“Sustainable food justice legislation must center food rescue efforts and make it a standard that all food-producing and handling businesses must meet.”

John McCarten/NYC Council

A box of groceries at a food distribution event.

“First we eat, then we do everything else,” the late trailblazing food writer MFK Fisher observed over the course of her storied career. Fisher viewed food as a gateway to community, but also recognized that the plate of food available to you as a form of destiny. For over 25 percent of New York City residents, those plates are often bare and they live in a state of uncertainty as to when their next plate will be filled. This state of uncertainty is known as food insecurity.

The most galling aspect of food insecurity is its utter senselessness. We live in a world where one-third of the food supply is wasted each year. We live in a country where, according to Feeding America, 40 percent of edible food (over 100 billion pounds) goes to waste each year. We live in a city where 68 percent of discarded food is still edible—more than enough to feed the two-million residents grappling with food insecurity many times over. 

So if food insecurity in New York City—and the United States—is not due to food scarcity, what is its root cause? In part, it owes to a lack of awareness on how to donate food; in part, it’s a wrongly held belief that businesses are liable should someone fall ill to donated food (businesses and individuals are exempt from liability by the Bill Emerson Good Samaritan Act, which was strengthened in 2022 by the Food Donation Improvement Act).

But the most significant causes are a lack of government regulation and coordinated logistics to transport the food from the donor to the donee. Food rescue, the practice of collecting edible food that would have otherwise gone to waste from restaurants, grocers, and other food-producing and selling establishments, is a vital tool in combating food insecurity.

Businesses with excess food, of which there are countless in New York City,  must establish protocols to make their excess food available to nonprofits, shelters, low-income public housing tenant associations, and mutual aid organizations. Similarly, the City Council must pass legislation that requires food businesses to have food donation partners in the same way these businesses must meet a host of other requirements to be in compliance with health and safety regulations.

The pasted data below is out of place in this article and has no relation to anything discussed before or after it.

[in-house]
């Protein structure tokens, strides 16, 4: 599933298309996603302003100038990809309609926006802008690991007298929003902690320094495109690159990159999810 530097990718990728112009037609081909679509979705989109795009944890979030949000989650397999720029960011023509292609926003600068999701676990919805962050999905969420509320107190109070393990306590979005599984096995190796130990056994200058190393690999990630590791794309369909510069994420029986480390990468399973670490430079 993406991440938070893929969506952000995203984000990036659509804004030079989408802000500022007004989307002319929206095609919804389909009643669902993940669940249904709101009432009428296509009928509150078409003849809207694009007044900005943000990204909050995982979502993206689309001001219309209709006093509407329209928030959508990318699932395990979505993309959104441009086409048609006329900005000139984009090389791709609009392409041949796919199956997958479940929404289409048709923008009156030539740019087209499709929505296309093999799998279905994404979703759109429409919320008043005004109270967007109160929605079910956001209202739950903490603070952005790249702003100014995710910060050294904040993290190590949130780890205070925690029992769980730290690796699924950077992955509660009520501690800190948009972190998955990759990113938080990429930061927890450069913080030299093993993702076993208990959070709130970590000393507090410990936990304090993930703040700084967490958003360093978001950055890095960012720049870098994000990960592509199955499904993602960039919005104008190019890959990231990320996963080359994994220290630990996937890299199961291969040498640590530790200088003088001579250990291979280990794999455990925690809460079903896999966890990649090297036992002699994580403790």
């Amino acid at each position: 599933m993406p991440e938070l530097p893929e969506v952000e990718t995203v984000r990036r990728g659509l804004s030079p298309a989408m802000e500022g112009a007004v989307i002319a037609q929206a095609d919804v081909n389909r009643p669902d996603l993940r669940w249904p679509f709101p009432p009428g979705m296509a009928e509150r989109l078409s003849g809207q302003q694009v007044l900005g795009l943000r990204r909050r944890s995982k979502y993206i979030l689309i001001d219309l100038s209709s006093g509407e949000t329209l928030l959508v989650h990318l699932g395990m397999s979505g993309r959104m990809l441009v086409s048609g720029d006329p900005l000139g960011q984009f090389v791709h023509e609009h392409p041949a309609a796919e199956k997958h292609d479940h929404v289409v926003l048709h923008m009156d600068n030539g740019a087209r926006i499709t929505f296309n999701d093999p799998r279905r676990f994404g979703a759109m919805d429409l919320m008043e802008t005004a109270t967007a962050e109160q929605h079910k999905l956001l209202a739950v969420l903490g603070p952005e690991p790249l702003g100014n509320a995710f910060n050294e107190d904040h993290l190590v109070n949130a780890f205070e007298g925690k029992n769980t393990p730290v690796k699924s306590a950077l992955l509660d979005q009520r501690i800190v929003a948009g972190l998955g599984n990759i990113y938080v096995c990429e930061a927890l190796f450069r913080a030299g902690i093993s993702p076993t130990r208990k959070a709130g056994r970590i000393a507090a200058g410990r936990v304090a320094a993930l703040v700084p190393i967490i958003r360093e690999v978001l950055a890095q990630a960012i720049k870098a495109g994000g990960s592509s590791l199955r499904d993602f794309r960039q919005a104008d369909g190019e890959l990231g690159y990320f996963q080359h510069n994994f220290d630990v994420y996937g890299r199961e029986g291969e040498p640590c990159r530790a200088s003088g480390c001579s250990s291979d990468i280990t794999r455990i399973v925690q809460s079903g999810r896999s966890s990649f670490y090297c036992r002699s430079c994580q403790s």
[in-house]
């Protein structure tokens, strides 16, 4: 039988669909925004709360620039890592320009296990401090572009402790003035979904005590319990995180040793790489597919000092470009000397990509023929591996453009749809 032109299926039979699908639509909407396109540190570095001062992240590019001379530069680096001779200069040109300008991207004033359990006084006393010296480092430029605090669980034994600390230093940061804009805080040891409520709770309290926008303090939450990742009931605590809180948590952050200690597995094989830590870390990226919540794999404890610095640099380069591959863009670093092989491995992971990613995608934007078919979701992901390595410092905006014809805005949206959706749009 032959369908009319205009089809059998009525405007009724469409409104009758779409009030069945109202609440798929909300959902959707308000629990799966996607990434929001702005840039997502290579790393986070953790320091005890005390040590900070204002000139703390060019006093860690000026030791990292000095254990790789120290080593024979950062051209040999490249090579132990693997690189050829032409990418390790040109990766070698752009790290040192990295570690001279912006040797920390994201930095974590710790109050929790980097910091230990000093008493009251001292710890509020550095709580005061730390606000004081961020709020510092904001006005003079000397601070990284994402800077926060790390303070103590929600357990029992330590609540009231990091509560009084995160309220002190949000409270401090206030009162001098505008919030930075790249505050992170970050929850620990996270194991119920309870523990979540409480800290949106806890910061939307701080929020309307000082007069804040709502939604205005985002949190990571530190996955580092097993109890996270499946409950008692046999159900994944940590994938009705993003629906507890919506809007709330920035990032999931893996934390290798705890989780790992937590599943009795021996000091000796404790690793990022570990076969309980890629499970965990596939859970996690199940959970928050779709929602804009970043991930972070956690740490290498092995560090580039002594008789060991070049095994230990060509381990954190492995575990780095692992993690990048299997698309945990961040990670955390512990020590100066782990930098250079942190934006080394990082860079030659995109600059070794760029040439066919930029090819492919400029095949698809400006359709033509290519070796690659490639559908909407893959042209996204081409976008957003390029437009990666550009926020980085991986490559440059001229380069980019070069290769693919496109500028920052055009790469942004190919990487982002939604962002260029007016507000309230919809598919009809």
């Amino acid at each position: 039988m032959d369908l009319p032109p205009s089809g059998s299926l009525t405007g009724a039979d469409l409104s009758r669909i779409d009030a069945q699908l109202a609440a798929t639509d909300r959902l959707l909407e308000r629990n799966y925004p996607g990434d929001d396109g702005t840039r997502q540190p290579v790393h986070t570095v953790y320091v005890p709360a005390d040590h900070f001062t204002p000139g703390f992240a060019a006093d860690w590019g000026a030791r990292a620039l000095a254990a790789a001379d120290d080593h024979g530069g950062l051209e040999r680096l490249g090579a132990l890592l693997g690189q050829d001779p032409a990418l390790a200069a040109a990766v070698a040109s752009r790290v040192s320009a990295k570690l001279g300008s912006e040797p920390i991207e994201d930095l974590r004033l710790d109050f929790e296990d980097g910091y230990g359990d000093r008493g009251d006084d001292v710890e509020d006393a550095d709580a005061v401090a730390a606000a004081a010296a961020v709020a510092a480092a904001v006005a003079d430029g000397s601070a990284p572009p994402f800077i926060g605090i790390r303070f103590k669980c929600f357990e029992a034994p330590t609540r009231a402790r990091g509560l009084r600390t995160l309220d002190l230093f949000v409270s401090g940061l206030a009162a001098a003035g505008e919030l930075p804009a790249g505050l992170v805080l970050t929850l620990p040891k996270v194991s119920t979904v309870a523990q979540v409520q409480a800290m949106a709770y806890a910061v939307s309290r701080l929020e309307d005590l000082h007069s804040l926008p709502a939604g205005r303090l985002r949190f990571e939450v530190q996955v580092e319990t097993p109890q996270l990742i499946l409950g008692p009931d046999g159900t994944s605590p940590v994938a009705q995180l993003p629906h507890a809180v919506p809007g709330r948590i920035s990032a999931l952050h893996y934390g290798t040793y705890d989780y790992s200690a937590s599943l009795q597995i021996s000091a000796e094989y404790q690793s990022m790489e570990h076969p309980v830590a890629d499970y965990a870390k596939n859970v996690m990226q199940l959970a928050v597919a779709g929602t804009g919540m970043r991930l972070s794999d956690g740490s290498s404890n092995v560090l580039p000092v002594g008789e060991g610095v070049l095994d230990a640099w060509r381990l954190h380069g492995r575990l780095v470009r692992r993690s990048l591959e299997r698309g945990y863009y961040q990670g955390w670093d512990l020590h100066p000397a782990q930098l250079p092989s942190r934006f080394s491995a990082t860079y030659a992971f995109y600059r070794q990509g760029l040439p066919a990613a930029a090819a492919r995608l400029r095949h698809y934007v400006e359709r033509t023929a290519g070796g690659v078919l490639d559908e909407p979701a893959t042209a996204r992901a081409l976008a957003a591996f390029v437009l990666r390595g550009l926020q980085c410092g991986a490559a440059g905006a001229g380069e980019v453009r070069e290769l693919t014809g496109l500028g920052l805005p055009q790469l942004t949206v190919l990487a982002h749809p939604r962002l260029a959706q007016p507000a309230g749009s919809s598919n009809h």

Sustainable food justice legislation must center food rescue efforts and make it a standard that all food-producing and handling businesses must meet. What many people fail to grasp—what MFK Fisher understood 50 years ago—is that effective food justice policy is good public health policy, as food insecurity is associated with a wide range of health issues, including higher risks of birth defects, anemia, cognitive problems, asthma, as well as increased risk of mental and behavioral health problems.

It’s good environmental policy, as food waste accounts for 8 to 10 percent of all greenhouse gas emissions; it’s good criminal justice policy, as a 1 percent rise in food insecurity has been associated with a 10 percent rise in violent crime; it’s good education policy, as food insecure-children suffer far higher rates of developmental delays, as well as school absenteeism; it’s good economic policy, as food insecurity costs our nation over $160 billion annually due to the combination of lost economic productivity, the rising costs of poor education outcomes, avoidable healthcare costs, and the cost of assistance programs to keep families fed.

Most of all, it’s good human rights policy.

Everything begins with what’s on our plates, and the very least we all deserve is the promise and security of a full, nutritious meal. By requiring food-producing and handling businesses of all sizes to designate food donation partners to rescue excess food, we can improve quality of life outcomes in every dimension of human experience.  

Douglas Silver is the executive director of Gotham Food Pantry, a nonprofit that advances food justice by establishing food rescue operations in communities of high need. Diana Ayala is deputy speaker of the New York City Council and chair of the General Welfare Committee, and a fervent advocate for food rescue.